In this single folio (Fig. 1), a woman is engaged in prayer. She sits on a pink cloth, her head in profile, with her body turned three-quarters to the viewer. Her right hand is covered by a golden textile, under which she counts beads on a rosary in meditation. She has garlanded the linga, or symbol of the Hindu god Shiva, and its three stripes of orange are mirrored on her forehead. Small lamps burn, a bell is poised to ring, a small vessel holds water or milk. All call the god to attention by smell, sight, touch, and sound. The setting is calm; she is on a terrace in the dark blue of early morning, the shrine is nearly her own size, with a white bulbous dome haloed by a green flowering tree that is rooted in a garden outside the low wall, the woman’s bejeweled head almost a flower among them.
It is not known by whom this painting was made, but it was likely produced in Jaipur in the late eighteenth century.1 It is possible that it was intended as one of a set of musical modes, called a ragamala, that pictorialize music in paint and evoke its associated mood or rasa, time of day and season.2 Its iconography conforms to one mode, ragini bhairavi, where a woman, or perhaps Shiva’s wife Parvati, performs prayer or puja to Shiva in the form of a linga just before dawn.3 It is also possible, however that she was produced as a single folio.4 In this period, the popularity of certain iconographies such as the woman at prayer set them loose from classificatory sets to become independent pages for purchase, particularly when the subject matter overlapped with other popular themes, such as the portrait of a beauty.5 The figure’s sheer upper garment that just reveals the form of her breasts further eroticizes the image.6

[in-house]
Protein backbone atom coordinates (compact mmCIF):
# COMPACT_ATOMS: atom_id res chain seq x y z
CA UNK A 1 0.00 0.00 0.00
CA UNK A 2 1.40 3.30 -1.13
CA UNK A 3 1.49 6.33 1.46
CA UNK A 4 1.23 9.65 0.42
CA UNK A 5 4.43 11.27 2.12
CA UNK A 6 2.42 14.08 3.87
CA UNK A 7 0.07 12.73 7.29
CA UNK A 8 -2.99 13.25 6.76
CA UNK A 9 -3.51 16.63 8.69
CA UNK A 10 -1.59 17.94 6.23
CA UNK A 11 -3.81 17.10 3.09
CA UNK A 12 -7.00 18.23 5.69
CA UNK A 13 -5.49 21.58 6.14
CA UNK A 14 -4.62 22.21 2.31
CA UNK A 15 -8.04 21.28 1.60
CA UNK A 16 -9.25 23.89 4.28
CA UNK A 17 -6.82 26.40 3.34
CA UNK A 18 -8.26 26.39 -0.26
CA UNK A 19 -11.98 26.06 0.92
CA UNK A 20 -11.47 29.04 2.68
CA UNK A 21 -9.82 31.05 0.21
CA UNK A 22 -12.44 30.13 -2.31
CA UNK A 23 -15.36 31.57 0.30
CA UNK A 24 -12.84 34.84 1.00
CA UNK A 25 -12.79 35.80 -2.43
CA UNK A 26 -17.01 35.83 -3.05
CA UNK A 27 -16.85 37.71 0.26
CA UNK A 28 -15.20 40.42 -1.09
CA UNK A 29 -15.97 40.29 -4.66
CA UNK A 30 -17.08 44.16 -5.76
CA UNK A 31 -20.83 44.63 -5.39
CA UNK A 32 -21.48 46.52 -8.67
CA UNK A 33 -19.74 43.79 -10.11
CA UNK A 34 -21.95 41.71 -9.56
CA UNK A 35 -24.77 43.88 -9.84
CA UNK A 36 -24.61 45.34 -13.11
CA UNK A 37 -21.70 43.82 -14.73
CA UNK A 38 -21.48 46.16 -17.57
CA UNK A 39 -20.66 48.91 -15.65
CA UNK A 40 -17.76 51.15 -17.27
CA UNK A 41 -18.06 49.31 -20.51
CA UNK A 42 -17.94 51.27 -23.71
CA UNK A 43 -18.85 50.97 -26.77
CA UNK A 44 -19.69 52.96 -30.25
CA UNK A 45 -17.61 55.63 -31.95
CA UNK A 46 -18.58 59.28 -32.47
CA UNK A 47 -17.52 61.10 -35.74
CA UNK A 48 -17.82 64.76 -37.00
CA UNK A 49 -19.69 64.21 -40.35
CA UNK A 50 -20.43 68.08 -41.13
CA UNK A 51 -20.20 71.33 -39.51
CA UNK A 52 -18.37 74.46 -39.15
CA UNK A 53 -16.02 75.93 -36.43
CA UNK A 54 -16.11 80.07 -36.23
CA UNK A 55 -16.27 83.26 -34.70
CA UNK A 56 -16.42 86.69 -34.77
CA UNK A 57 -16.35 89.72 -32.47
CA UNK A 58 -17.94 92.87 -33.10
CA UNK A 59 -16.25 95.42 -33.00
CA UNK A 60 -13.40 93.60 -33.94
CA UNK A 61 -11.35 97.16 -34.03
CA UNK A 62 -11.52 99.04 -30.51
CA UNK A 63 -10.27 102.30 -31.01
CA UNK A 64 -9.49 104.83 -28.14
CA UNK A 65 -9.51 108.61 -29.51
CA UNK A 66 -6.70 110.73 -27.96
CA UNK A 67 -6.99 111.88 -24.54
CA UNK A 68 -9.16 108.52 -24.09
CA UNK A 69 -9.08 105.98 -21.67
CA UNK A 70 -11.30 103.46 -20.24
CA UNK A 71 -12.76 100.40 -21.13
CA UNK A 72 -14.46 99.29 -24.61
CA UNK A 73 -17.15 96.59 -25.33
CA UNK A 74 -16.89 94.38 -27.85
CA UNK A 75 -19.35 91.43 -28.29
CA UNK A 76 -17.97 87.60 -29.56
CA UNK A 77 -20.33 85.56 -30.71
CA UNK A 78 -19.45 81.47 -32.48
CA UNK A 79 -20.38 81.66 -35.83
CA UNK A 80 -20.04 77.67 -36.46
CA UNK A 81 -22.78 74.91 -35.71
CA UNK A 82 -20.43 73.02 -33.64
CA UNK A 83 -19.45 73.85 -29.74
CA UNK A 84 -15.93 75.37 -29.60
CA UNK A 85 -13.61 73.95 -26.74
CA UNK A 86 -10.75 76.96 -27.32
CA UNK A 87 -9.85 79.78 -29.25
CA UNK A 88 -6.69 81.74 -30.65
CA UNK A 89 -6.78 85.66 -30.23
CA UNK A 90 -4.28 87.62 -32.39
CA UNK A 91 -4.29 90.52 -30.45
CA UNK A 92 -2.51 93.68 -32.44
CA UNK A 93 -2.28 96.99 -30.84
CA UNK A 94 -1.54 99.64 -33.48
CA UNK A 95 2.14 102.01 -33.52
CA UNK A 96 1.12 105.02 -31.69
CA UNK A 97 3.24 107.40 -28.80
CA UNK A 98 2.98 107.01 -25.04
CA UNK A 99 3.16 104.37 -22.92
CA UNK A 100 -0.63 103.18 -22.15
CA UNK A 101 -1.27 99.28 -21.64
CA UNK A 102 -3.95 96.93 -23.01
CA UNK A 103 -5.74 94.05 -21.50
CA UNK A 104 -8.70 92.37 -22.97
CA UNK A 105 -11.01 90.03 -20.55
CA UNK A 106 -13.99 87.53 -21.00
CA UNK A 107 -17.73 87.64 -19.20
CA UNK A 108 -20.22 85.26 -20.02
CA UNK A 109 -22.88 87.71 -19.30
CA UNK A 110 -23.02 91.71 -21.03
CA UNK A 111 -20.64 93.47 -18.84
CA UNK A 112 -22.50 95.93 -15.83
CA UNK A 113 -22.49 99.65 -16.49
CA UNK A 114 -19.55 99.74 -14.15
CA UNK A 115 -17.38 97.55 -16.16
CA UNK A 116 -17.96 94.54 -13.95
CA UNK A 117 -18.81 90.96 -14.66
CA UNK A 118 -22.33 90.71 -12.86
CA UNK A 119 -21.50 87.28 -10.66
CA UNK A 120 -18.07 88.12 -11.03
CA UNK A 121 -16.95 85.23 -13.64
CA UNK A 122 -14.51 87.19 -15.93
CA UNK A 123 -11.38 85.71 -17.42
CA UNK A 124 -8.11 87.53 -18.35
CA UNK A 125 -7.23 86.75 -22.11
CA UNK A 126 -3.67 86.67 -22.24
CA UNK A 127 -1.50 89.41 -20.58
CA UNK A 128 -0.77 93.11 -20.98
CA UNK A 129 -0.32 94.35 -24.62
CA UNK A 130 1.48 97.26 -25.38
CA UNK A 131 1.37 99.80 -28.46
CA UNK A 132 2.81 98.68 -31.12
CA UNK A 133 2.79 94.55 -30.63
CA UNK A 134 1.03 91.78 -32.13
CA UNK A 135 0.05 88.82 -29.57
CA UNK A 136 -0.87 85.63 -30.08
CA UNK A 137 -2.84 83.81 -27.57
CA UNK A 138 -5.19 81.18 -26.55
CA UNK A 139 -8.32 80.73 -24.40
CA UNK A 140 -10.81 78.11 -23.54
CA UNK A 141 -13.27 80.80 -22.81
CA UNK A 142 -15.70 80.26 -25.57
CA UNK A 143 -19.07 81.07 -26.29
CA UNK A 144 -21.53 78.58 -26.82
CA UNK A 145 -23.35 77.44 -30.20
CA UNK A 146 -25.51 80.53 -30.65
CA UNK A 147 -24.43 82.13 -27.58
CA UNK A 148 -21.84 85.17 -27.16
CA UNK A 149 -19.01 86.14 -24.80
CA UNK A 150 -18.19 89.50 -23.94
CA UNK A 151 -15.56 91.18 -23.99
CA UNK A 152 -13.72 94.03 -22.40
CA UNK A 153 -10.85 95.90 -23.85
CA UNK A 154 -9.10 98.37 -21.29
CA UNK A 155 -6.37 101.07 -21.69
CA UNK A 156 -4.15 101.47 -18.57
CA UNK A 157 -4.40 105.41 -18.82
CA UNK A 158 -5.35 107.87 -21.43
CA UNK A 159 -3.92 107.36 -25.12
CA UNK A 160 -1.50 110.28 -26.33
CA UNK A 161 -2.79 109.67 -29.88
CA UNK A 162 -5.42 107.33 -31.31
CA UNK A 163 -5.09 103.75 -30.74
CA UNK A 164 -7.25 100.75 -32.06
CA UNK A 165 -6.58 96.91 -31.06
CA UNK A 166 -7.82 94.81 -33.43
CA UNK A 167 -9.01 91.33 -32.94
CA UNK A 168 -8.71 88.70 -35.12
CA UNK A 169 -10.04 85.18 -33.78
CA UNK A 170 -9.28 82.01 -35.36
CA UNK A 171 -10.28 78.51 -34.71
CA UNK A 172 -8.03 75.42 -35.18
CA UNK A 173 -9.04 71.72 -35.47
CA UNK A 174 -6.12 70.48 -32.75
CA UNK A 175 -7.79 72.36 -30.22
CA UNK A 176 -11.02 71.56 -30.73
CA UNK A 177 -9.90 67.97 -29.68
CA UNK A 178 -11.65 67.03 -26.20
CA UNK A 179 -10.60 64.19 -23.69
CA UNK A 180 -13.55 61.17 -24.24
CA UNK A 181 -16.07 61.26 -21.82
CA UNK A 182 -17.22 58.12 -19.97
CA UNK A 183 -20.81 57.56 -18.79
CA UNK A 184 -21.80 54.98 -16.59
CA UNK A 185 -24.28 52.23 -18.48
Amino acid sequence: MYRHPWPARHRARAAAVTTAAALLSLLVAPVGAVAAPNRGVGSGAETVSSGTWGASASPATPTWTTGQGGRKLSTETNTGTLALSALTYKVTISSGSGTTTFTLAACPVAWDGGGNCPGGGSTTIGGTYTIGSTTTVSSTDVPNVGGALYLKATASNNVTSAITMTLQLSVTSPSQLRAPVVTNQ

Sometime after this painting was made, an East India Company official named Edward Moor purchased it while in the western Deccan engaged in the Anglo-Maratha alliances against Tipu Sultan of Mysore. Moor most likely acquired the image through agents such as Indian “correspondents” or British “travelling friends.”7 It is one of over six hundred paintings and sculptures in Moor’s collection, now at the British Museum. The collection focuses attention on the subjects of deities, mythology, and devotion. In 1810, Moor published the painting in the form of an outline engraving, as Plate 22 of 105, in his Hindu Pantheon (Fig. 2). In this book Moor “endeavor[ed] to explain” Indian “Mythology” through ethnography, contemporary scholarship, and, uniquely, the “utility of pictures and visible objects.”8
For Moor, this “delicately executed” painting of “a pious female” represents her desire for “the blessing of fruitfulness,” a child, which relates to many of the potential meanings outlined above. However, besides its beauty and emotional resonance, it also offered him an opportunity to describe the “implements” such as the “five lighted lamps (pancharty)” used in the ceremony, taught to him by a Brahmin and noted by him in the red border.9 Thus, the painting becomes a diagram of worship as well as an aesthetic, poetic, and erotic object. It fits in closely with images used to aid Moor’s, and his wide audience’s, “comprehension of certain terms and illusions”10 related to Hindu devotion. Such images facilitated the intertwined enlightenment and colonial desire of East India Company officials to document and understand the world, particularly those people they wished to rule.11